I have five applications residing on server(s). Some of these applications are socket (C/C++) based, others are web based (Java, PHP). I need to give licenses to these applications on the basis of the number of users that can access, the type of functionalities and type of users. What kind of business model should I use? I have a few in mind:

  1. Create a java webservice that will be mounted on a license data, and all the servers will communicate with it when a user logins to any of the above applications.
  2. Do a socket based server.
  3. Mount a license file on each server and make each one communicate with its file individually and act as the license rules.

If you have other solutions please shoot.

3 Answers 3


Use a local digitally signed license file encoding business rules

I've split my answer to cover generally accepted requirements, a matching business strategy and the technical aspects of the problem.

General requirements

Few things annoy users more than having their work interrupted as a result of a license issue. To that end you want to have a system that:

  • is resilient against network and hardware failure (no single point of failure)
  • scales well (new servers and more users arrive as the business grows)
  • is resilient against forgery of licenses
  • warns administrators when they are approaching the limits of their license
  • doesn't ever present a false positive (if unsure allow access is the rule for customer-friendly licensing behaviour)

to name but a few.

Business strategy

Your company will want total control over the license, otherwise the customer will manipulate the values to their advantage. However, the customer will not want your company looking over their shoulder and so the system will need to be self-contained on their site.

The customer will not want their entire system to fail if a license is unable to be verified. This obvious demand rules out a networked cental authentication approach because it could fail for a multitude of reasons (network, poor coding, power outage, hardware failure etc). While the central license authenticator is being repaired (could be days to get that done) the customer is unable to do anything - totally unacceptable.

With the above in mind, the strategy to keep your customer happy is to take a bit of a hit in terms of maintenance by using a local license file containing the rules for the given server.

Technical implementation

To achieve that goal, and minimise the hit, I would suggest that you will need to do the following:

  1. Write a license configuration tool for your company. This file defines the user limit, allowed functions, and user types for each product in the form of a digitally signed license file issued by your company using a private key.

  2. The servers must load the license file and verify the digital signature using your public key which is hosted on a well-known public key site (pgp.mit.edu) or embedded directly in the code on startup or after maintenance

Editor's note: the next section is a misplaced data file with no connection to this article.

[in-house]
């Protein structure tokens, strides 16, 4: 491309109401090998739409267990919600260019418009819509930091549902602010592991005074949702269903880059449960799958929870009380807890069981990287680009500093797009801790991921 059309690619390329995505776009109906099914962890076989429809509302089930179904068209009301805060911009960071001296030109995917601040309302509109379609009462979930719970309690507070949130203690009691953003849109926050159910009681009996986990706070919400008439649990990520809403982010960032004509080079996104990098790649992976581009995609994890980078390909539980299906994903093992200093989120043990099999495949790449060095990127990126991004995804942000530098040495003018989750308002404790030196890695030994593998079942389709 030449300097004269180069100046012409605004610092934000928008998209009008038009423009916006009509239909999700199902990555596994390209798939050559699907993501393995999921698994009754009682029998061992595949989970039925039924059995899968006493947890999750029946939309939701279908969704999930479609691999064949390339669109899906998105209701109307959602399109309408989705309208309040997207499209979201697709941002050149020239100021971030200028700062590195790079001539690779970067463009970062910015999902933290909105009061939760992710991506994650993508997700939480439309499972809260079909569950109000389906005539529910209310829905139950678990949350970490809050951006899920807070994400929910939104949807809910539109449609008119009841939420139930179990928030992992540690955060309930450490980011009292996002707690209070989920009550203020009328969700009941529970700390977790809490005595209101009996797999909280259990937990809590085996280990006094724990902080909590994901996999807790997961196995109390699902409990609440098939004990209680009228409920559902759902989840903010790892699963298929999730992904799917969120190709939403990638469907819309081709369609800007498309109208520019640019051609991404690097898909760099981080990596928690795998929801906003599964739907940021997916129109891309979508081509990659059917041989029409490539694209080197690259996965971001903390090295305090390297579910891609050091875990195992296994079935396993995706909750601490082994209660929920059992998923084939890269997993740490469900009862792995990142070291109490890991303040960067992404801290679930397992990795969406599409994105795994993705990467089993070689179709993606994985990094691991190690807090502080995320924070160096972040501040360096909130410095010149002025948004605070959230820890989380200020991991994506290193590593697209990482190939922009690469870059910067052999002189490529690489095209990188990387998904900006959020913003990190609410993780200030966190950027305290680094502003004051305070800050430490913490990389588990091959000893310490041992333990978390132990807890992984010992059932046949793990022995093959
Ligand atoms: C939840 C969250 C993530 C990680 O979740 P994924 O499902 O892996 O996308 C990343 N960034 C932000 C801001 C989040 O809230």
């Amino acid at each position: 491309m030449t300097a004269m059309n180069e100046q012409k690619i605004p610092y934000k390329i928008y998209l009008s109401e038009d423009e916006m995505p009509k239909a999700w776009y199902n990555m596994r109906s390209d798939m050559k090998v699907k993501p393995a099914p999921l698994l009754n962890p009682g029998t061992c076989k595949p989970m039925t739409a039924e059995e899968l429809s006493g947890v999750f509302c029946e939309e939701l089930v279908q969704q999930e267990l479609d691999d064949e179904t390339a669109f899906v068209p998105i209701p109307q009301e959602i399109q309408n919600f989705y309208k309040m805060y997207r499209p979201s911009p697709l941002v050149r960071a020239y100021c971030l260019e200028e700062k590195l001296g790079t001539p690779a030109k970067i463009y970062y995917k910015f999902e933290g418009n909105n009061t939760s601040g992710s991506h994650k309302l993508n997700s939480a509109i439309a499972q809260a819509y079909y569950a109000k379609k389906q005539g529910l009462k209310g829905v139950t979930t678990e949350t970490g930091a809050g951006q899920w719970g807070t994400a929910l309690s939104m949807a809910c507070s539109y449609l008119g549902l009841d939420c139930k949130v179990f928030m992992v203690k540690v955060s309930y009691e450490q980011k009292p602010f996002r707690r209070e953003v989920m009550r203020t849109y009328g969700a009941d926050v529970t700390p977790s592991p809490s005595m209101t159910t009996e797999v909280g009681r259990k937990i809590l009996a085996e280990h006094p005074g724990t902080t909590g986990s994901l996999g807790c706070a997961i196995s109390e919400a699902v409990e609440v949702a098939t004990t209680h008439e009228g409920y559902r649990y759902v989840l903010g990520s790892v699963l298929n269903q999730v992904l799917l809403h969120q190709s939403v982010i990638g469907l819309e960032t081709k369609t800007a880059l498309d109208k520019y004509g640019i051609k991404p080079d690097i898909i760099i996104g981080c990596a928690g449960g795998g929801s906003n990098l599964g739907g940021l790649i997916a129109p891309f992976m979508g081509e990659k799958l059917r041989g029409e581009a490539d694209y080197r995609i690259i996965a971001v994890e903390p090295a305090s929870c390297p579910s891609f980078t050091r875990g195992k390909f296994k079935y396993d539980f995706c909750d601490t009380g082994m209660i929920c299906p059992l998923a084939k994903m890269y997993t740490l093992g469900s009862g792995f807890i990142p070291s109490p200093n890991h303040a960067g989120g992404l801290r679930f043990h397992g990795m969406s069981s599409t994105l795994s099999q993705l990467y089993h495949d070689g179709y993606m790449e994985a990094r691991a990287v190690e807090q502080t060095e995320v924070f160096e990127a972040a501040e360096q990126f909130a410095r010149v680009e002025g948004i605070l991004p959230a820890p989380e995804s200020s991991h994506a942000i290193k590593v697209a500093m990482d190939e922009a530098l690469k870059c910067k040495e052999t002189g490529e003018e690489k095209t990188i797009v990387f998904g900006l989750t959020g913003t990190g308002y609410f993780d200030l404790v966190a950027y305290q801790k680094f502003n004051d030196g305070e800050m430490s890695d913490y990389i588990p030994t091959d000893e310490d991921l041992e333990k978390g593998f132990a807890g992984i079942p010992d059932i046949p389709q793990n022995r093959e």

3. Each server verifies it's current user load, type and tasks against the signed license file as traffic occurs. Loading approaching the limit of the license should trigger an email or message to the system administrators.

  4. Servers can update their license file in response to a socket-based PUT request that has a suitable digital signature (again verified by the remote key site). This will allow an automated script to provide license changes when one of your guys is on site providing maintenance.

  • 1
    @Harout Edited accordingly
    – Gary
    Jan 10, 2012 at 16:58
  • Hello Gary, I am with you on your answer, thanks so much for your time. But my question is related to the business architecture of it. From your explanations I can understand that each server application needs separate module to be added where different license files may be mounted on each one of them, do you suggest that this approach is better than creating a webservice for a license which will have a single license mounted and control all the servers' logins?
    – GingerHead
    Oct 1, 2015 at 8:34

Are you sure that you want to write this?

Have you looked into existing license control applications/services?

If the cost is not prohibitive, this sounds like a classic not-worth-inventing-here application.

  • yeah I looked and researched. The best way is to write one, because the number of the applications needing license may increase. So which solution you think is the best choice here?
    – GingerHead
    Jan 10, 2012 at 16:55
  • 1
    Speaking as a consumer of licensed applications (but not as a developer of licensing mechanisms) the most common approach I've seen is a license (key) server that runs on the app server. It seems to handle a mix of license types fairly well. Jan 10, 2012 at 17:11
  • You mean that the first point is the most acceptable to you?
    – GingerHead
    Jan 11, 2012 at 9:18
  • 1
    Actually the case I was talking about was a Unix process but the idea is that it runs on the app server so you don't create an extra point of failure. Within that constraint it's up to you how you want to implement it. Jan 11, 2012 at 22:55

I think you should look at the FlexLm.

For awhile SUN was using it to provide distributed licence services for their products.

Your Answer

By clicking “Post Your Answer”, you agree to our terms of service and acknowledge that you have read and understand our privacy policy and code of conduct.

Not the answer you're looking for? Browse other questions tagged or ask your own question.